Marian @ Krysan


Planting Golden Seeds in Northumberland, Tyne & Wear, and Durham



Once we believe in ourselves we can risk curiosity, wonder, spontaneous
delight or any experience that reveals the human spirit.  

E. E. Cummings




(Small, but beautifully formed)


Angela Slater (TTC) & Marian Moore (OL4C)


  • International Day for Older Persons 2014 
  • North Road Methodist Church, Durham City
  • 1 October 2014 from 10.00 am to 3.00 pm


Dear Friends

Durham Happiness Challenge.

On Wednesday 1 October 2014, a group of thirty-three men and women (most retirees, but not all) answered the happiness call and at 10.00 am descended on North Road Methodist Church in Durham City. Some came on foot, others by car, by rail or by public transport. 

They came from far-flung places such as Easington Lane, Gateshead, Gilesgate, Newcastle upon Tyne, Bishop Auckland, Houghton-le-Spring, Framwellgate Moor, Tudhoe Grange, Chester-le-Street, Stockton-on-Tees, Darlington, Durham City, itself - even from London and Doncaster.

They came to lend their support and enter into one of the most joyous, heart-warming, and stress-free events I for one have ever attended. Well done, all. Lest we forget, here's the programme again - small, but beautifully formed:


International Day for Older Persons, 2014 

10.00    Signing in/Morning coffee (& biscuits)

10.30    Welcome by Angela Slater (Time to Change - TTC)

10.45    A Grandmother's Tale - Marian Moore (Older Leaders for Change - OL4C)

11.15    One-hour Break-out Sessions - choose from:

  • Mindfulness - Rev. Colin Jay, or
  • Creative Writing - Sheila North, or 
  • Memories R Us - Marian Moore

12.15    Buffet Lunch/Activities/Stalls

 1.00     The Happiness Challenge -

  • A Journey of Hope - Sheila North
  • A Short Video re The Black Dog of Depression
  • Time to Talk (in groups)

 2.00     Tea and Cake, Evaluation forms

 2.30      Feedback

  • Raffle
  • Prizes
  • Thanks! 

 3.00     Close

A dream became a reality.

Although we had worked together on other occasions, this was the first time Angela and I had pooled resources to organise an event specifically aimed at International Older Person's Day. Knowing that a journey of a thousand miles starts with a first step, we carefully lit the flame. The Durham Happiness Challenge was born.

Over coffee (no cake!), we two ex-teachers from County Durham gently explored sources of funding (a given), possible venues, publicity and marketing, speakers and workshop facilitators, activities, stalls and - as shown above - eventually agreed on 'the programme'. This was curriculum development with style - our style.  This was also co-production with style - our style.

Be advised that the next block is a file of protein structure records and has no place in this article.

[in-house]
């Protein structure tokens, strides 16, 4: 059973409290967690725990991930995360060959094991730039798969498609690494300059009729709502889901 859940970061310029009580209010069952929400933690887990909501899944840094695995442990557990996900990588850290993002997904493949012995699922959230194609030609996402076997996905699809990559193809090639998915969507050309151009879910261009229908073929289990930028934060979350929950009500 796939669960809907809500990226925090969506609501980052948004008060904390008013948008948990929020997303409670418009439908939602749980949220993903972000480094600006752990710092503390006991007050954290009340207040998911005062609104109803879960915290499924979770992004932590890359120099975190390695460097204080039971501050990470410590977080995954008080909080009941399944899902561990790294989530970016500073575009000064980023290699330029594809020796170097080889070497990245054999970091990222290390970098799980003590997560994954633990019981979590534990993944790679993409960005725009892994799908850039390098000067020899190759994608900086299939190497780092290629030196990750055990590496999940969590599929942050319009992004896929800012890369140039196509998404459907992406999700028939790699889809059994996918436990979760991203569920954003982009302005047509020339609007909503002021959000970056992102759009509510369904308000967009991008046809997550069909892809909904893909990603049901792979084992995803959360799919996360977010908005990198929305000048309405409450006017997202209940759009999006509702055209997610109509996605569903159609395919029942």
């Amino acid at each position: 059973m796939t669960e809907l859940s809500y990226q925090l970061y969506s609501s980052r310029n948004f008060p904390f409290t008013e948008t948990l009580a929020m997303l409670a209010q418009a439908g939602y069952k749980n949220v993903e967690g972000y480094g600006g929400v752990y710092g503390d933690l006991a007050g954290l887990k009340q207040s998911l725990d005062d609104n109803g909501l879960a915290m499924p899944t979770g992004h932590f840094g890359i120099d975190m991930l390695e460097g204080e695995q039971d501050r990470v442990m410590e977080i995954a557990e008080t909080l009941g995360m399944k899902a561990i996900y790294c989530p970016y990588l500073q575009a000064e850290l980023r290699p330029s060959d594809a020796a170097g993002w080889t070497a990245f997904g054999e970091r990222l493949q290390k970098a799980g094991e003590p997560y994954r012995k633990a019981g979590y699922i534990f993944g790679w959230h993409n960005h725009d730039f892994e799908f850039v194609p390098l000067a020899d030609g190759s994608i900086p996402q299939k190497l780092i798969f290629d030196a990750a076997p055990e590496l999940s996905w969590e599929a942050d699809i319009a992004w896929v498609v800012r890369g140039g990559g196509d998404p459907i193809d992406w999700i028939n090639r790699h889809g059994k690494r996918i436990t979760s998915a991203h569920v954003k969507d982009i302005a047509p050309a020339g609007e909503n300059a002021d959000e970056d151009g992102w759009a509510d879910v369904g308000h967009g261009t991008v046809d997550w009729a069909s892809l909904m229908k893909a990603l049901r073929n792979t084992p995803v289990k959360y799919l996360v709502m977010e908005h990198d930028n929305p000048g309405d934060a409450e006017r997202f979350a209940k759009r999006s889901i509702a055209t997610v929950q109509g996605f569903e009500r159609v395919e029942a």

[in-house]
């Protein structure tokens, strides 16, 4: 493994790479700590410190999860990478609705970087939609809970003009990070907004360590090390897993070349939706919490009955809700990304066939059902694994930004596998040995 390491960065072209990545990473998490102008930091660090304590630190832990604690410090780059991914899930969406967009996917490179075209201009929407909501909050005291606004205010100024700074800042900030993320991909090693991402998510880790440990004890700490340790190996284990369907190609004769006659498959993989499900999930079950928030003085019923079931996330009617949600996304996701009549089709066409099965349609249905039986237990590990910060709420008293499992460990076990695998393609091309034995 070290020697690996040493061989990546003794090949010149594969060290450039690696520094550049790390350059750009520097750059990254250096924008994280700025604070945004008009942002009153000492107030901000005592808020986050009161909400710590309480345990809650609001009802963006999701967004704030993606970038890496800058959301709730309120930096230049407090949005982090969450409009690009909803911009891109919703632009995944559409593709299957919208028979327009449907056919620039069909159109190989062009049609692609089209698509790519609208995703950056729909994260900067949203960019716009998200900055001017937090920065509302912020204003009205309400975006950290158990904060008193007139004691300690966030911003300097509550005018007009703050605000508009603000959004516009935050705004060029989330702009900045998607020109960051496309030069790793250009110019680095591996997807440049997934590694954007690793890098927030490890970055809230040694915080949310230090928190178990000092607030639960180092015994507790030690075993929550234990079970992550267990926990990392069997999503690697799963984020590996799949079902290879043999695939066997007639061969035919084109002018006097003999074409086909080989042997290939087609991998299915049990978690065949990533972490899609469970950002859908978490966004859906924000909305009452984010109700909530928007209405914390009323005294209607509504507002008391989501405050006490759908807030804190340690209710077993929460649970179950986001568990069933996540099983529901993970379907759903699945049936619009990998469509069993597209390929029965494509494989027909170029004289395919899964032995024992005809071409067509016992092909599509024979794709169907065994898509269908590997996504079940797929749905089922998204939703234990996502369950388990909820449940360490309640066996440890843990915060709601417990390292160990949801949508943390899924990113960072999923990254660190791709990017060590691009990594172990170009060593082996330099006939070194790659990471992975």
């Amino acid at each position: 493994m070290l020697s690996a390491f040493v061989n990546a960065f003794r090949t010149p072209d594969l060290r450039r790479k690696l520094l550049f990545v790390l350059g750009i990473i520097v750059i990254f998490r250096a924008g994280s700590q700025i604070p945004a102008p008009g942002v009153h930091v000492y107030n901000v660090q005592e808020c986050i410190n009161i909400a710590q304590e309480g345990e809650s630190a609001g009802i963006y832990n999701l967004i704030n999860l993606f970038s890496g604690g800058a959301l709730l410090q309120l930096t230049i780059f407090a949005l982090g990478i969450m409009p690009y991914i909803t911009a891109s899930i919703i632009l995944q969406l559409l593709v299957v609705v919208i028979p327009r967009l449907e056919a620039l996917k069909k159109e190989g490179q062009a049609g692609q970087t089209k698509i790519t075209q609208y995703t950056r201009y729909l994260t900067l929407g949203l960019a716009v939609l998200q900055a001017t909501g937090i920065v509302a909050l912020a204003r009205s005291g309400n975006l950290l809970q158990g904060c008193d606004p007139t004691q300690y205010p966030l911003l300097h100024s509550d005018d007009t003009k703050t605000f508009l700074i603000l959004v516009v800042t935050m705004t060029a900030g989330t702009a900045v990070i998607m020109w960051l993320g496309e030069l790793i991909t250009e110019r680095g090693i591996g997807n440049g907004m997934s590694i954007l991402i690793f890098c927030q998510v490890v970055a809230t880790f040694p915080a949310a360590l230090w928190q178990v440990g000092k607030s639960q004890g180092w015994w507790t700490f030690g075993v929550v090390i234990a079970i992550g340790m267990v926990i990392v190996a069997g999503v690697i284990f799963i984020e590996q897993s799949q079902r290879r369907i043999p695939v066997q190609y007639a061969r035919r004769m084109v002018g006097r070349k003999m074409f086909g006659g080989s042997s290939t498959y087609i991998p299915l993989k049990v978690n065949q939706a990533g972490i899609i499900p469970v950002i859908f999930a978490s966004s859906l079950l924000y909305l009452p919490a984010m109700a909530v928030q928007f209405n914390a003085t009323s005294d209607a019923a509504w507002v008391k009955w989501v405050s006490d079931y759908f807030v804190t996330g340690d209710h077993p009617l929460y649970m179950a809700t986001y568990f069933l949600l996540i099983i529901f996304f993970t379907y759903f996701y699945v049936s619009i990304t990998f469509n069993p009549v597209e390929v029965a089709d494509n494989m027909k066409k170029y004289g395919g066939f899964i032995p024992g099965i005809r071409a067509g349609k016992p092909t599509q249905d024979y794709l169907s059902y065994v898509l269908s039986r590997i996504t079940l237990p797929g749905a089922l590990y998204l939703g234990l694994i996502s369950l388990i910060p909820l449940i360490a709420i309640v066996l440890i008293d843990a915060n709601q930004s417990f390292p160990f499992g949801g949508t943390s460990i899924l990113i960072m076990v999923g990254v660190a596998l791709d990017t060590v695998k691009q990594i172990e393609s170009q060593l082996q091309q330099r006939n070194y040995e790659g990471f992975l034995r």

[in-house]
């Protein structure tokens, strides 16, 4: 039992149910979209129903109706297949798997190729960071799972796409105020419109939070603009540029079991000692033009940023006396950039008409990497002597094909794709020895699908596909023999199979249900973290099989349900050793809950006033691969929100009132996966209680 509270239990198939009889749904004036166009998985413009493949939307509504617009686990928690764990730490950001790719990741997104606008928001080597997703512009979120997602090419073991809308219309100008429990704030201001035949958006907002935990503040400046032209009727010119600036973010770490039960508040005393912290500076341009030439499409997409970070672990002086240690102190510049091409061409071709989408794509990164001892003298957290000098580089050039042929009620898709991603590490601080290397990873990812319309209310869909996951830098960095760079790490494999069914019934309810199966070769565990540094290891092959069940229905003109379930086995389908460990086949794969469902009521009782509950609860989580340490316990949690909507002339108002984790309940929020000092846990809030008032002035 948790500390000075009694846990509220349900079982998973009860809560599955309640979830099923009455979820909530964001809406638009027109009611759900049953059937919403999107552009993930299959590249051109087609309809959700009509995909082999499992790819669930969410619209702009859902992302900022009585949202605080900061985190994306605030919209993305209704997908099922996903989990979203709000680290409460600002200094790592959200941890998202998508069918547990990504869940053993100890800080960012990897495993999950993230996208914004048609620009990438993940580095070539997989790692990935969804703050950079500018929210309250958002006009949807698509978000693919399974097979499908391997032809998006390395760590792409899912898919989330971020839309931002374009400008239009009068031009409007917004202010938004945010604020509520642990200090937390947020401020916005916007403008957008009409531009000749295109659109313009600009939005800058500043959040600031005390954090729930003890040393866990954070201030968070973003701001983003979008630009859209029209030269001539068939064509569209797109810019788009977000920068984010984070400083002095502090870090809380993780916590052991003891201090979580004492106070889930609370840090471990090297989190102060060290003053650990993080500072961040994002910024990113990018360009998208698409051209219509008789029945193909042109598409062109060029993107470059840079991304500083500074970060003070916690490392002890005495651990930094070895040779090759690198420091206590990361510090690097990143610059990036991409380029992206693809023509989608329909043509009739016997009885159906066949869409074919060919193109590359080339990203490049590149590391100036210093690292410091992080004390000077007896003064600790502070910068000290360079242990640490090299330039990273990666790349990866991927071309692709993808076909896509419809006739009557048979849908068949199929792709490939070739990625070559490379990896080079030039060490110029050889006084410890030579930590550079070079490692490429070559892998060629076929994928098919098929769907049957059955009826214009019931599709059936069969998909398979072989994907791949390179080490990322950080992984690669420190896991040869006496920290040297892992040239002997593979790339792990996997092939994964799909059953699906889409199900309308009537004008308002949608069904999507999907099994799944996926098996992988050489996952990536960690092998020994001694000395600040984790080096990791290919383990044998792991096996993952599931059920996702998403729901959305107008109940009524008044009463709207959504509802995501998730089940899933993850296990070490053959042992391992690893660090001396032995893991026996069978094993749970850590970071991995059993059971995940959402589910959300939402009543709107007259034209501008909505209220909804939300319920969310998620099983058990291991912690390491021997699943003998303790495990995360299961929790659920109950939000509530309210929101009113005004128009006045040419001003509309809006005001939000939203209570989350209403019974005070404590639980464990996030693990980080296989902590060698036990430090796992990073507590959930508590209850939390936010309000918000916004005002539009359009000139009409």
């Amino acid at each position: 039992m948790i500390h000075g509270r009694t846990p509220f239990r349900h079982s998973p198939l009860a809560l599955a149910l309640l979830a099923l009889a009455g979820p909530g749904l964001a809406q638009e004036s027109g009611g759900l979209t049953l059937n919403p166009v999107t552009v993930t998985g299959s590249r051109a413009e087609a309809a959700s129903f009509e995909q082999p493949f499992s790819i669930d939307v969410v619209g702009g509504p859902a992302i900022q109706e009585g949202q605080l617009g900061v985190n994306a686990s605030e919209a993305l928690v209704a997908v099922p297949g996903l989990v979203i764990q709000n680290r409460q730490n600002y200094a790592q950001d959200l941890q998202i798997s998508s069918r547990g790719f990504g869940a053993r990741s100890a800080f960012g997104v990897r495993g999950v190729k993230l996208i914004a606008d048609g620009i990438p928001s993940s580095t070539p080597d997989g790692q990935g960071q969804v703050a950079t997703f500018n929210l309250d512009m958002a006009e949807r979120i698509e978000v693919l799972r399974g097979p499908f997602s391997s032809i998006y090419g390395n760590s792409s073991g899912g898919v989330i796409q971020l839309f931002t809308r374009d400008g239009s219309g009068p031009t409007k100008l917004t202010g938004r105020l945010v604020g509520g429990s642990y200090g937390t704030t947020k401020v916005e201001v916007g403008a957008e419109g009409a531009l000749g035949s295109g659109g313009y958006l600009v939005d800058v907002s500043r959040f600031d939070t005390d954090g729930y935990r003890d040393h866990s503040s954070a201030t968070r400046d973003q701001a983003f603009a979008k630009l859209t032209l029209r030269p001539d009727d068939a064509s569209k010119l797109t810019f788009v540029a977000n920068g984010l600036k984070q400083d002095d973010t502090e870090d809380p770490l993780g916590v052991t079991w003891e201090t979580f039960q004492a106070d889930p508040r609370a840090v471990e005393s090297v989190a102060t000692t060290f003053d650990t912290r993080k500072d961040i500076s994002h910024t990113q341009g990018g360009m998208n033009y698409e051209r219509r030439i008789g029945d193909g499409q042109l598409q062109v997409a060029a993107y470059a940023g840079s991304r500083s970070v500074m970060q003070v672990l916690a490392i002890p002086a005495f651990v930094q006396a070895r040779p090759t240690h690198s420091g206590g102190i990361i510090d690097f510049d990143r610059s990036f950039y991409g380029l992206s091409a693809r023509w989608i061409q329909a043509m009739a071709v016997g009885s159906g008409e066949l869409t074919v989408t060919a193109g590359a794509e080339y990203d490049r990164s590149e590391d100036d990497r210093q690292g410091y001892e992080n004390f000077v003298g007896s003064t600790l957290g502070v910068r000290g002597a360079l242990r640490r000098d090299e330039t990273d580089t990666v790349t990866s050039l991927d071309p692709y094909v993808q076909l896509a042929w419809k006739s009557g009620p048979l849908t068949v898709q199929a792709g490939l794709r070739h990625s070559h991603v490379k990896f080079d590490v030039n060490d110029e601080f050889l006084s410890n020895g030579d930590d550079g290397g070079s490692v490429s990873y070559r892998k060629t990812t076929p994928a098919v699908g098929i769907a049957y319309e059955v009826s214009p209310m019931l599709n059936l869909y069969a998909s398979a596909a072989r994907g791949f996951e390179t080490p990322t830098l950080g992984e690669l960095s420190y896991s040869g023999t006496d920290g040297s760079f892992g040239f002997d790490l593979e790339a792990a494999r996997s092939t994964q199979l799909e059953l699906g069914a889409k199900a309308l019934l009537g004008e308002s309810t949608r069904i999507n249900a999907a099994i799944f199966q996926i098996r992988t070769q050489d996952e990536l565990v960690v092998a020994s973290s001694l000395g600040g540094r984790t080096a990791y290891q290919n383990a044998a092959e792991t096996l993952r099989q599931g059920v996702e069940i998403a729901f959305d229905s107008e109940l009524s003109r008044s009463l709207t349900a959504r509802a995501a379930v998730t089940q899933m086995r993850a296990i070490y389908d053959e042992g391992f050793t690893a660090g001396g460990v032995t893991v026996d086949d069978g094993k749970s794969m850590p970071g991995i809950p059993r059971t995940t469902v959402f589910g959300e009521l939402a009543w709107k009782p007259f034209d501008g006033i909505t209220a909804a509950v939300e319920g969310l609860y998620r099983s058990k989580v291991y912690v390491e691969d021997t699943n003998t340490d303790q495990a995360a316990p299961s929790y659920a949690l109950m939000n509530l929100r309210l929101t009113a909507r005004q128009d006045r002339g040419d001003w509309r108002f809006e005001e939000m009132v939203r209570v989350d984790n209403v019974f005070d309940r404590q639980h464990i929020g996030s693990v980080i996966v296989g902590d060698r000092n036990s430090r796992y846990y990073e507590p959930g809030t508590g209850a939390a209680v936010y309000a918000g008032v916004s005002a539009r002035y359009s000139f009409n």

Next, our friends in the service user/carer mental health community kindly and seamlessly spread news of the event through their electronic networks and through word-of-mouth. Satisfied with how things were going, in mid-September we both left everything (including the country) and went on our respective summer holidays. Now, that's confidence ...

A day of smiles.  

From start to finish, this was a day of smiles. Everything and everybody as sweet as a nut.  Nothing a bother.  We even started on time and finished on time - with morning coffee, a delicious buffet lunch, and afternoon tea all happening exactly as planned.  Thanks for this go to Time to Change (funding), Sainsbury's (food), Angela Slater and a small team of TTC champions (organisation). Everything impeccable. Everything commendable. Everything appreciated. 

But, I'm getting ahead of myself.

After morning coffee and biscuits, and at exactly 10.30 am, Angela gathered everyone together and outlined the aims of the event, one being to provide us with an opportunity to listen to other people's experiences of leading and influencing change in their own lives, in their families lives and in the lives of their communities. The event was also about raising awareness of issues around older people's mental health.

Older people's mental health.  

Angela set the ball rolling by providing important facts and figures about Older People's Mental Health, describing depression and anxiety as being the most common mental health problems in later life. We learned of the calls for parity of funding for mental health which currently receives 13% of NHS spend in England but accounts for 23% of demand. It is estimated that £13 billion is overspent every year on dealing with the physical health consequences of this unmet need.

Here are some common experiences and trends taken from the literature:

  • 1 in 4 people aged over 65 live with depression and 40 per cent of people aged 85 or over live with debilitating depression that affects their ability to engage in daily activities.
  • For every 100 people with depression, only 50 seek treatment and only 25 are diagnosed.
  • As few as 6 per cent of older people with depression are referred to mental health services, compared to 50 per cent of those under 65.  Less than 2 per cent are referred for primary care psychological therapy.
  • There is no one single cause for depression in later life; it results from many factors including family/life history, bereavement and grief, physical ill health, and/or, coming to terms with a particular phase in later life.
  • Excessive use of alcohol is a risk factor for depression but alcohol abuse amongst older people is more likely to be overlooked and less likely to be taken seriously.
  • 20 per cent of people aged 65 and over develop psychotic symptoms by the time they are 85, which are not a precursor to dementia but are often mistaken for dementia.
  • Depression in later life is strongly linked to physical ill health and disability, yet as few as 10-12 per cent of older people living two or more long-term conditions are treated for depression.

The above makes for grim reading. But, as Angela stressed, getting the right help and support and talking openly about mental health can help older people understand their own experiences The importance of peer support and self-support cannot be over-emphasised.

Peer support & self support.